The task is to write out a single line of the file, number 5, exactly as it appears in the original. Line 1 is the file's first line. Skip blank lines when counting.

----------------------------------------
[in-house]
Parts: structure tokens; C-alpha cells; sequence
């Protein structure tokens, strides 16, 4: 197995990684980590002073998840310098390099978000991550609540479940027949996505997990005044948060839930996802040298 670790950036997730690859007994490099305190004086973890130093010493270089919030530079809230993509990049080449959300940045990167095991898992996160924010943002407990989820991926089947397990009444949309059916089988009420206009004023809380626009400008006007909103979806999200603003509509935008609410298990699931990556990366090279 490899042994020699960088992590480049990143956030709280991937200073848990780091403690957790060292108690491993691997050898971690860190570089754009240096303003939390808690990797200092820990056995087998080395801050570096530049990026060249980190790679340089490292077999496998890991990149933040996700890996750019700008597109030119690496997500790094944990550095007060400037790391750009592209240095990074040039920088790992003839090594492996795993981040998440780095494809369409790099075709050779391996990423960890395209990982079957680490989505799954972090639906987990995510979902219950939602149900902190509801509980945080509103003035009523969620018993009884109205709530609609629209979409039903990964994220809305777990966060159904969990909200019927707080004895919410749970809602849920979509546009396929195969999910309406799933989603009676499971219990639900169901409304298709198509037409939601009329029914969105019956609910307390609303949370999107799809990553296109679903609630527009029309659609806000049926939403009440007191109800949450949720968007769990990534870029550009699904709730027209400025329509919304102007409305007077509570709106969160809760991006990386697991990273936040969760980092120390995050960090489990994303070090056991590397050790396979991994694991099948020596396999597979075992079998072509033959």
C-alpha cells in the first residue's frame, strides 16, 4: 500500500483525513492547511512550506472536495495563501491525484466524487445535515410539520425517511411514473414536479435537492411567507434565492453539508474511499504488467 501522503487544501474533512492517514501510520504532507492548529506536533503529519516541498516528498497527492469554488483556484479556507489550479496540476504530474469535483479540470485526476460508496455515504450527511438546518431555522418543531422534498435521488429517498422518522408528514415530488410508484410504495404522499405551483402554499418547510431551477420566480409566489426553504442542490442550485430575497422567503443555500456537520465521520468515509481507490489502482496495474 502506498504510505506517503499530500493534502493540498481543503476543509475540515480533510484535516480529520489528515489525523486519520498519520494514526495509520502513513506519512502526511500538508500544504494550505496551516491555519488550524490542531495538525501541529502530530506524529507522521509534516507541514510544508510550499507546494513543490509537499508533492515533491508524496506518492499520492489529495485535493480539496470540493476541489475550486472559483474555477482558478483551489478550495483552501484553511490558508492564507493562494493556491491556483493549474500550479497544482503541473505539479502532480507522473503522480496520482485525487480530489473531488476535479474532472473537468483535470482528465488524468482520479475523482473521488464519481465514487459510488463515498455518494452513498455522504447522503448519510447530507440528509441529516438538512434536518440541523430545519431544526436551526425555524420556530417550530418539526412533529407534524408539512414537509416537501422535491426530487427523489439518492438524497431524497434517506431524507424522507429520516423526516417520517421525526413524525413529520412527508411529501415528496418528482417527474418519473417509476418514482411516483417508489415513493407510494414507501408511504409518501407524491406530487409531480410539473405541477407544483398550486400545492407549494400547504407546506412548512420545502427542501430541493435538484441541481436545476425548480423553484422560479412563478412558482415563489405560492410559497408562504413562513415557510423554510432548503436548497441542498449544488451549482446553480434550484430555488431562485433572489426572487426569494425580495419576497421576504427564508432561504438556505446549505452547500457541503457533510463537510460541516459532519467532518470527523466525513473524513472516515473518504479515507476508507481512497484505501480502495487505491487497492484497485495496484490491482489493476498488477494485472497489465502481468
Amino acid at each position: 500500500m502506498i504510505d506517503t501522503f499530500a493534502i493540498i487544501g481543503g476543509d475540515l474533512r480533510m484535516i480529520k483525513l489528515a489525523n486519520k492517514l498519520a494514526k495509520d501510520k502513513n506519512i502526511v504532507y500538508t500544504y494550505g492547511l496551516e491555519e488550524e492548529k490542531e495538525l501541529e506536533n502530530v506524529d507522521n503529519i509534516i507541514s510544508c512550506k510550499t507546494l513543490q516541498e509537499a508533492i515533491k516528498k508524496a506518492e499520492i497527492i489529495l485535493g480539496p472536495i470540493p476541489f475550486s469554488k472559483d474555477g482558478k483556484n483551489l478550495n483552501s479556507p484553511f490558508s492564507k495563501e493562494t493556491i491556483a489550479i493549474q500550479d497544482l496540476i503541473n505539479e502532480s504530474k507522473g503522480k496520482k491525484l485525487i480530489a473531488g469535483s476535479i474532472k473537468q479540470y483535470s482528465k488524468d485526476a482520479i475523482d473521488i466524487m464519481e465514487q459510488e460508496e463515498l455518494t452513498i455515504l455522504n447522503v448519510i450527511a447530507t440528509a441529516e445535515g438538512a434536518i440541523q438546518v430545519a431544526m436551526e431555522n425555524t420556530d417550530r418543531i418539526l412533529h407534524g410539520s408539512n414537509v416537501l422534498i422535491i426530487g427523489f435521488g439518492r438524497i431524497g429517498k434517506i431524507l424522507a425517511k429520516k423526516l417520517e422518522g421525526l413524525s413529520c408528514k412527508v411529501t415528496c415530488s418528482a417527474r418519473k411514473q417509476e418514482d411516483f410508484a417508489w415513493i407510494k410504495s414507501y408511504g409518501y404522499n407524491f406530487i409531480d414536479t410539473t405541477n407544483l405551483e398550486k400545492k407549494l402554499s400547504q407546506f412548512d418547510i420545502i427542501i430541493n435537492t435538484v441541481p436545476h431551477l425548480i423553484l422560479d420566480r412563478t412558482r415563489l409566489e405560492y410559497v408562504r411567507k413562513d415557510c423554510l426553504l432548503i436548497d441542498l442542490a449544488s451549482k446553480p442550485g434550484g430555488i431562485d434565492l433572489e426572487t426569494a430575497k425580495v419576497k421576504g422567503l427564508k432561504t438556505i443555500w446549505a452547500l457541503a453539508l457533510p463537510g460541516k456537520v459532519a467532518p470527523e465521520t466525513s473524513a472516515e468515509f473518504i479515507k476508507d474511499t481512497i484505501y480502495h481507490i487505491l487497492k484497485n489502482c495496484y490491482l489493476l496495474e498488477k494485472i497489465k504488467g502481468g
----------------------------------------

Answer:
Amino acid at each position: 500500500m502506498i504510505d506517503t501522503f499530500a493534502i493540498i487544501g481543503g476543509d475540515l474533512r480533510m484535516i480529520k483525513l489528515a489525523n486519520k492517514l498519520a494514526k495509520d501510520k502513513n506519512i502526511v504532507y500538508t500544504y494550505g492547511l496551516e491555519e488550524e492548529k490542531e495538525l501541529e506536533n502530530v506524529d507522521n503529519i509534516i507541514s510544508c512550506k510550499t507546494l513543490q516541498e509537499a508533492i515533491k516528498k508524496a506518492e499520492i497527492i489529495l485535493g480539496p472536495i470540493p476541489f475550486s469554488k472559483d474555477g482558478k483556484n483551489l478550495n483552501s479556507p484553511f490558508s492564507k495563501e493562494t493556491i491556483a489550479i493549474q500550479d497544482l496540476i503541473n505539479e502532480s504530474k507522473g503522480k496520482k491525484l485525487i480530489a473531488g469535483s476535479i474532472k473537468q479540470y483535470s482528465k488524468d485526476a482520479i475523482d473521488i466524487m464519481e465514487q459510488e460508496e463515498l455518494t452513498i455515504l455522504n447522503v448519510i450527511a447530507t440528509a441529516e445535515g438538512a434536518i440541523q438546518v430545519a431544526m436551526e431555522n425555524t420556530d417550530r418543531i418539526l412533529h407534524g410539520s408539512n414537509v416537501l422534498i422535491i426530487g427523489f435521488g439518492r438524497i431524497g429517498k434517506i431524507l424522507a425517511k429520516k423526516l417520517e422518522g421525526l413524525s413529520c408528514k412527508v411529501t415528496c415530488s418528482a417527474r418519473k411514473q417509476e418514482d411516483f410508484a417508489w415513493i407510494k410504495s414507501y408511504g409518501y404522499n407524491f406530487i409531480d414536479t410539473t405541477n407544483l405551483e398550486k400545492k407549494l402554499s400547504q407546506f412548512d418547510i420545502i427542501i430541493n435537492t435538484v441541481p436545476h431551477l425548480i423553484l422560479d420566480r412563478t412558482r415563489l409566489e405560492y410559497v408562504r411567507k413562513d415557510c423554510l426553504l432548503i436548497d441542498l442542490a449544488s451549482k446553480p442550485g434550484g430555488i431562485d434565492l433572489e426572487t426569494a430575497k425580495v419576497k421576504g422567503l427564508k432561504t438556505i443555500w446549505a452547500l457541503a453539508l457533510p463537510g460541516k456537520v459532519a467532518p470527523e465521520t466525513s473524513a472516515e468515509f473518504i479515507k476508507d474511499t481512497i484505501y480502495h481507490i487505491l487497492k484497485n489502482c495496484y490491482l489493476l496495474e498488477k494485472i497489465k504488467g502481468g